Men’s Embroidered Belts: Simple Craft, Sophisticated Vogue!
Mens embroidered belts are rare and authentic vintage belts that are hand-embroidered with mirror work. Made of cotton, these belts can do the job for almost any kind of belly dancing costume, or even as a belt for a dress or outfit that you wear on a daily basis. The vibrant colors are elegantly matched to make heads turn toward you. They are sure to give you an authentic tribal, gypsy appeal.
Now you must be wondering about threads and stitches. Mens Embroidered belts use Tent Stitch since it wears so well. If your belt is about to be worn avoid stitches that cover more than three threads intersections or that are layered; If your belt will be used less heavily, as basket trim, for instance, you can use any stitch.
Belts that will be worn require threads that stand up to wear. The best choices for this are pearl cotton and wool. Avoid stranded threads since they can snag. Blends can wear raggedly and avoid any thread that pills for you. These threads can clutter up the belt rapidly.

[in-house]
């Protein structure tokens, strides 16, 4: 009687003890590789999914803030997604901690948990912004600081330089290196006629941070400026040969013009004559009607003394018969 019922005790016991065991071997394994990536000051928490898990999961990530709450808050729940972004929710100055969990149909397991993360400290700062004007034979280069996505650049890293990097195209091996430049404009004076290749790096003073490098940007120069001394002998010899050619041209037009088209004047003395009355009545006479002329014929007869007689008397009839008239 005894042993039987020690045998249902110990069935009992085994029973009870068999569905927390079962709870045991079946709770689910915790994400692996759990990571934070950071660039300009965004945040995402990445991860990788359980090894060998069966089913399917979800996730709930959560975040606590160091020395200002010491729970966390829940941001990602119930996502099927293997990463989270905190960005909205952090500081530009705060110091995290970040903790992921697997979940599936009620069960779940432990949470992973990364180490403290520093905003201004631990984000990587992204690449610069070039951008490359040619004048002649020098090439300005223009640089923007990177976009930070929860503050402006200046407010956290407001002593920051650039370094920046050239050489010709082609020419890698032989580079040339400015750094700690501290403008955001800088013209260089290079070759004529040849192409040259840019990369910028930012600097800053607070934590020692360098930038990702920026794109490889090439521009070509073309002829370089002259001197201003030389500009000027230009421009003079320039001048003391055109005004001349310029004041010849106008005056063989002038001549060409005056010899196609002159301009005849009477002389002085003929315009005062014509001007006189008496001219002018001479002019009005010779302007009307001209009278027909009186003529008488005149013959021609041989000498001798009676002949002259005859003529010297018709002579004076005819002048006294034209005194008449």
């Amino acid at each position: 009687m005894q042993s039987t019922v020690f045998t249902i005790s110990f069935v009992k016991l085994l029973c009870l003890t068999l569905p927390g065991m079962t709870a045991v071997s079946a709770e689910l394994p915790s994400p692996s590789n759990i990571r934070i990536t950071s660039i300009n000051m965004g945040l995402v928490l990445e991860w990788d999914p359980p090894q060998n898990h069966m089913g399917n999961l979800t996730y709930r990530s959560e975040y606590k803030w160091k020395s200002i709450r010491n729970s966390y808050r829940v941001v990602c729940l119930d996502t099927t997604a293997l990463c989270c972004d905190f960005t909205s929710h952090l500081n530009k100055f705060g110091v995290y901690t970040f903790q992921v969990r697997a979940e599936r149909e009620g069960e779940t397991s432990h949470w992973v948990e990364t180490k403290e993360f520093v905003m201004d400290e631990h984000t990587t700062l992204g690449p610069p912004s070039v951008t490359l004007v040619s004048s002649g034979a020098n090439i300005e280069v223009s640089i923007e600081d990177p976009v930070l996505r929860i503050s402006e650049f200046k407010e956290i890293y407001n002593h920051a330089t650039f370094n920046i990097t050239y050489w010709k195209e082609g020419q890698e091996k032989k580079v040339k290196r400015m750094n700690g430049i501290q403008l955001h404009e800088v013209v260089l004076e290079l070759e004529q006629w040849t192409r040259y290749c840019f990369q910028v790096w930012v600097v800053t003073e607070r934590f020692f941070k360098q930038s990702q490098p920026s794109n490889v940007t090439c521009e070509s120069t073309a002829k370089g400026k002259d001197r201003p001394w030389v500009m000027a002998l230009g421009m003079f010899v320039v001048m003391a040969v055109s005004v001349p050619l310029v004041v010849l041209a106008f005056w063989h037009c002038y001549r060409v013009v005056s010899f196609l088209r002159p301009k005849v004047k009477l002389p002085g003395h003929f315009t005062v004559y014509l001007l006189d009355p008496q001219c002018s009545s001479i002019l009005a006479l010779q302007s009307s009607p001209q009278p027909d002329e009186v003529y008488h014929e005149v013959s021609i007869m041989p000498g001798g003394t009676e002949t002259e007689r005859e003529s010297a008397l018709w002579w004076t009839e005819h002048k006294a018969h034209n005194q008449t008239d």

When I’ve stitched the belts I’ve found the narrow canvas difficult to hold. Since the canvas is quite long, only scroll frames can work on appropriately on it. I’ve learned from my experience to be cautious. Do not stitch close by the rolled ends, you can easily stitch different layers together.
You know you want to stitch a belt, but you want it to be a bit personal than the canvases out there. It’s time to consider making a custom belt.
Needlepoint belts are quite adorable but when it comes to creating one, people usually make hard efforts. Which is why before you get them with you, it’s best to pick out the length, style, threads and design. These four are probably the most critical equipment in designing mens embroidered belt. Aside from that there are small things like canvas, needle, fibre which, if considered, are also important. Now, let’s get to the process of measuring and creating them.
Measuring Needlepoint Belts
For length: Wear your pant and then take measurement of your waist with a belt. Capture the measurement and deduct the length of the buckle you will be using. After this analysis, add six inches to its length. It enables for room for finishing.
For breadth: Decide the pattern first, and then measure the width according to the pattern. Else, you can measure the width based on the embroidered belt’s buckle. Add 2 inches on each side as you’ll need extra embroidery work on borders.